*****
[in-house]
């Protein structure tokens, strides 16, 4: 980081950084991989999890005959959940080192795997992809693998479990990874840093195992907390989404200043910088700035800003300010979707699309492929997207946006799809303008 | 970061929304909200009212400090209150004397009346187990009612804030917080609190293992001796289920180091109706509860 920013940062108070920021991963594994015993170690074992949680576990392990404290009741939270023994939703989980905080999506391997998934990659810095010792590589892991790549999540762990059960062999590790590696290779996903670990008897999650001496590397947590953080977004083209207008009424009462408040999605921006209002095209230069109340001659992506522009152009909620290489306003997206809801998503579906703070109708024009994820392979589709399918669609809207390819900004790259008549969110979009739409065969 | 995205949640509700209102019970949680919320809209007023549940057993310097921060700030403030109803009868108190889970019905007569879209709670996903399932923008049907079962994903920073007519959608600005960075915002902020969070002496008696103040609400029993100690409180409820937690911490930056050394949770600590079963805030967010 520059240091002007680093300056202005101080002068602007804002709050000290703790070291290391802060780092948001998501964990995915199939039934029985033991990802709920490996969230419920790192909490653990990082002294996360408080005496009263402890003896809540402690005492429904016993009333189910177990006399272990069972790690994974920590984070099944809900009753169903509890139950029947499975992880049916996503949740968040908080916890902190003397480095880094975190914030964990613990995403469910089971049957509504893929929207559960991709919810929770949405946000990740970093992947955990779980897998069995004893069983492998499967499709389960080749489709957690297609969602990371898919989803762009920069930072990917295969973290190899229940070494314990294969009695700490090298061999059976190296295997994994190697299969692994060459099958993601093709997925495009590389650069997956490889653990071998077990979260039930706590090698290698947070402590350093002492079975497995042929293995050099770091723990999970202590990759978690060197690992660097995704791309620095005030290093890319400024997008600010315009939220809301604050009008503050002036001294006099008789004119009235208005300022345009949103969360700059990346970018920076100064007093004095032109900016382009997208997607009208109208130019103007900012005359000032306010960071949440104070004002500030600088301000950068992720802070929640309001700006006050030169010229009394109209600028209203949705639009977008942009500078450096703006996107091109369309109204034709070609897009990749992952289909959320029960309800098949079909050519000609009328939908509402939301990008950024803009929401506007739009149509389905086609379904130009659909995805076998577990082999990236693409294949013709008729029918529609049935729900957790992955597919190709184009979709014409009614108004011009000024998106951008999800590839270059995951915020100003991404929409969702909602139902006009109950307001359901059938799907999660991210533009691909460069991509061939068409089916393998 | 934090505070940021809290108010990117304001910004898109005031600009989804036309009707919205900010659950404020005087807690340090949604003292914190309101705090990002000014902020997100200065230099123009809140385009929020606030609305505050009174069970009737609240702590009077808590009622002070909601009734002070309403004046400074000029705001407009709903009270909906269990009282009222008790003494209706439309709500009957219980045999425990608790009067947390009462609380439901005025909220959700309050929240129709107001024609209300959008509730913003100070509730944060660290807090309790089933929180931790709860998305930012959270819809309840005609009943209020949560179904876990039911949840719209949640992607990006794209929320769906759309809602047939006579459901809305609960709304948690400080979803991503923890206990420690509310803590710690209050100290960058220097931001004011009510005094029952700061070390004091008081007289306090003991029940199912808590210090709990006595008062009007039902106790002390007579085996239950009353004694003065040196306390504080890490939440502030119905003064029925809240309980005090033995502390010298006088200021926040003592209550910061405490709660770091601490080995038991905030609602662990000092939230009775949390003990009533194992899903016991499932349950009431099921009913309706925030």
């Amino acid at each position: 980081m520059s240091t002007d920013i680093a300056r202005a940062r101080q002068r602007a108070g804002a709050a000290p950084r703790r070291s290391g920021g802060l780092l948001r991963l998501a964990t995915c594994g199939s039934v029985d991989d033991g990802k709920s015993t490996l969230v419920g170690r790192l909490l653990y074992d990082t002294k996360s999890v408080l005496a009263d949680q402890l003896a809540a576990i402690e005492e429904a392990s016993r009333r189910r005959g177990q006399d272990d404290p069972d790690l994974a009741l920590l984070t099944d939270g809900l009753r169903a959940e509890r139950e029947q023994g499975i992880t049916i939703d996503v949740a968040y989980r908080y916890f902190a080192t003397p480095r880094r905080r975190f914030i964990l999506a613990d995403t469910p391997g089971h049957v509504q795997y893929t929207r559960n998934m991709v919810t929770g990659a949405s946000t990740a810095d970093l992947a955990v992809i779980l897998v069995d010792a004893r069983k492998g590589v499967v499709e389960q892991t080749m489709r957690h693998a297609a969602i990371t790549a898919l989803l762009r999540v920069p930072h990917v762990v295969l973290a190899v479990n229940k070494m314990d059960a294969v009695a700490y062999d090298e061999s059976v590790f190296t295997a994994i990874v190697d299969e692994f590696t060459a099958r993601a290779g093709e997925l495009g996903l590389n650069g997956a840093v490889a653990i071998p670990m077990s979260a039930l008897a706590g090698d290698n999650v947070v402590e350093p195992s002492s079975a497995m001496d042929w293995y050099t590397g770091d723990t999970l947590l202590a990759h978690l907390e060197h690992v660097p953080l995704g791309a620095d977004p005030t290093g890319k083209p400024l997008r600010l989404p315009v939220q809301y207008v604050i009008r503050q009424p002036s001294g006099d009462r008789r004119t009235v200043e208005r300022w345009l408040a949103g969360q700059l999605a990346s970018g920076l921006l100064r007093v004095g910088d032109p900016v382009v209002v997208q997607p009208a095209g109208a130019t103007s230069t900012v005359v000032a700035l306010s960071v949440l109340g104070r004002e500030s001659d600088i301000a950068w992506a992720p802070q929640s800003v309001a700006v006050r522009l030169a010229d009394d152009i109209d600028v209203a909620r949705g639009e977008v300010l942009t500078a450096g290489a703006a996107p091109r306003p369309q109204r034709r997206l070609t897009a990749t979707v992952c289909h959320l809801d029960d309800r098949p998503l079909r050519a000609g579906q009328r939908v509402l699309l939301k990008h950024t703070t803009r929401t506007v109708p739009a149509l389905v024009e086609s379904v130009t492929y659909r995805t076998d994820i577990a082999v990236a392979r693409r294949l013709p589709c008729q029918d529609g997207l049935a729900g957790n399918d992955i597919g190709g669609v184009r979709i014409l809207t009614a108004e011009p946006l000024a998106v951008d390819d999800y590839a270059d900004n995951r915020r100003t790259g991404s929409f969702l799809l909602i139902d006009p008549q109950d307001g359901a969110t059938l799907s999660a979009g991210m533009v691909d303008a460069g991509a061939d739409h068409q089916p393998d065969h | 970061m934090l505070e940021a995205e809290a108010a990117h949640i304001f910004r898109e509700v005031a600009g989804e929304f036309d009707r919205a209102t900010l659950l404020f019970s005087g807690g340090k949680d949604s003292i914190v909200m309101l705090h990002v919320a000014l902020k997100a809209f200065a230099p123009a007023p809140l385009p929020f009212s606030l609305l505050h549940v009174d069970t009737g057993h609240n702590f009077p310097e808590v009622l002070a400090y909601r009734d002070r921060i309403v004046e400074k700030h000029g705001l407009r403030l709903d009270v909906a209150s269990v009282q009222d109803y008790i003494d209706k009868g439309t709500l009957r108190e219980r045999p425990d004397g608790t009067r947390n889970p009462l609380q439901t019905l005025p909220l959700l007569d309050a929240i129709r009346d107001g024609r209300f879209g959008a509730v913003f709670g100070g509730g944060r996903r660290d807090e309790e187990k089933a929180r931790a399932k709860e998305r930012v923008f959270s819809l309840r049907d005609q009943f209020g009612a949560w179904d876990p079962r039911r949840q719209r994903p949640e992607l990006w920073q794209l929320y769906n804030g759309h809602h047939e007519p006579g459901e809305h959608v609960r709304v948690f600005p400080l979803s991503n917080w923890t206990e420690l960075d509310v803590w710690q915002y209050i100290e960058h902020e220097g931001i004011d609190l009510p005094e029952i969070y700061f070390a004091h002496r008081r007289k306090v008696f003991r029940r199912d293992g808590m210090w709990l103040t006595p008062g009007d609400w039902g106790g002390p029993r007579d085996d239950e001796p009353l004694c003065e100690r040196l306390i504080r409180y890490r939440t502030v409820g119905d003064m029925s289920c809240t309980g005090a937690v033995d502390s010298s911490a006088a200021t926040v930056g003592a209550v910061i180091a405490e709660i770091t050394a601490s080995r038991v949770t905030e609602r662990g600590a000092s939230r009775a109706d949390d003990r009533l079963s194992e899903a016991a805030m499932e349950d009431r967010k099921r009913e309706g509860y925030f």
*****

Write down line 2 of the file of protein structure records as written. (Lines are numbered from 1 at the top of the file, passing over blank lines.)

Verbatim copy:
């Protein structure tokens, strides 16, 4: 980081950084991989999890005959959940080192795997992809693998479990990874840093195992907390989404200043910088700035800003300010979707699309492929997207946006799809303008 | 970061929304909200009212400090209150004397009346187990009612804030917080609190293992001796289920180091109706509860 920013940062108070920021991963594994015993170690074992949680576990392990404290009741939270023994939703989980905080999506391997998934990659810095010792590589892991790549999540762990059960062999590790590696290779996903670990008897999650001496590397947590953080977004083209207008009424009462408040999605921006209002095209230069109340001659992506522009152009909620290489306003997206809801998503579906703070109708024009994820392979589709399918669609809207390819900004790259008549969110979009739409065969 | 995205949640509700209102019970949680919320809209007023549940057993310097921060700030403030109803009868108190889970019905007569879209709670996903399932923008049907079962994903920073007519959608600005960075915002902020969070002496008696103040609400029993100690409180409820937690911490930056050394949770600590079963805030967010 520059240091002007680093300056202005101080002068602007804002709050000290703790070291290391802060780092948001998501964990995915199939039934029985033991990802709920490996969230419920790192909490653990990082002294996360408080005496009263402890003896809540402690005492429904016993009333189910177990006399272990069972790690994974920590984070099944809900009753169903509890139950029947499975992880049916996503949740968040908080916890902190003397480095880094975190914030964990613990995403469910089971049957509504893929929207559960991709919810929770949405946000990740970093992947955990779980897998069995004893069983492998499967499709389960080749489709957690297609969602990371898919989803762009920069930072990917295969973290190899229940070494314990294969009695700490090298061999059976190296295997994994190697299969692994060459099958993601093709997925495009590389650069997956490889653990071998077990979260039930706590090698290698947070402590350093002492079975497995042929293995050099770091723990999970202590990759978690060197690992660097995704791309620095005030290093890319400024997008600010315009939220809301604050009008503050002036001294006099008789004119009235208005300022345009949103969360700059990346970018920076100064007093004095032109900016382009997208997607009208109208130019103007900012005359000032306010960071949440104070004002500030600088301000950068992720802070929640309001700006006050030169010229009394109209600028209203949705639009977008942009500078450096703006996107091109369309109204034709070609897009990749992952289909959320029960309800098949079909050519000609009328939908509402939301990008950024803009929401506007739009149509389905086609379904130009659909995805076998577990082999990236693409294949013709008729029918529609049935729900957790992955597919190709184009979709014409009614108004011009000024998106951008999800590839270059995951915020100003991404929409969702909602139902006009109950307001359901059938799907999660991210533009691909460069991509061939068409089916393998 | 934090505070940021809290108010990117304001910004898109005031600009989804036309009707919205900010659950404020005087807690340090949604003292914190309101705090990002000014902020997100200065230099123009809140385009929020606030609305505050009174069970009737609240702590009077808590009622002070909601009734002070309403004046400074000029705001407009709903009270909906269990009282009222008790003494209706439309709500009957219980045999425990608790009067947390009462609380439901005025909220959700309050929240129709107001024609209300959008509730913003100070509730944060660290807090309790089933929180931790709860998305930012959270819809309840005609009943209020949560179904876990039911949840719209949640992607990006794209929320769906759309809602047939006579459901809305609960709304948690400080979803991503923890206990420690509310803590710690209050100290960058220097931001004011009510005094029952700061070390004091008081007289306090003991029940199912808590210090709990006595008062009007039902106790002390007579085996239950009353004694003065040196306390504080890490939440502030119905003064029925809240309980005090033995502390010298006088200021926040003592209550910061405490709660770091601490080995038991905030609602662990000092939230009775949390003990009533194992899903016991499932349950009431099921009913309706925030």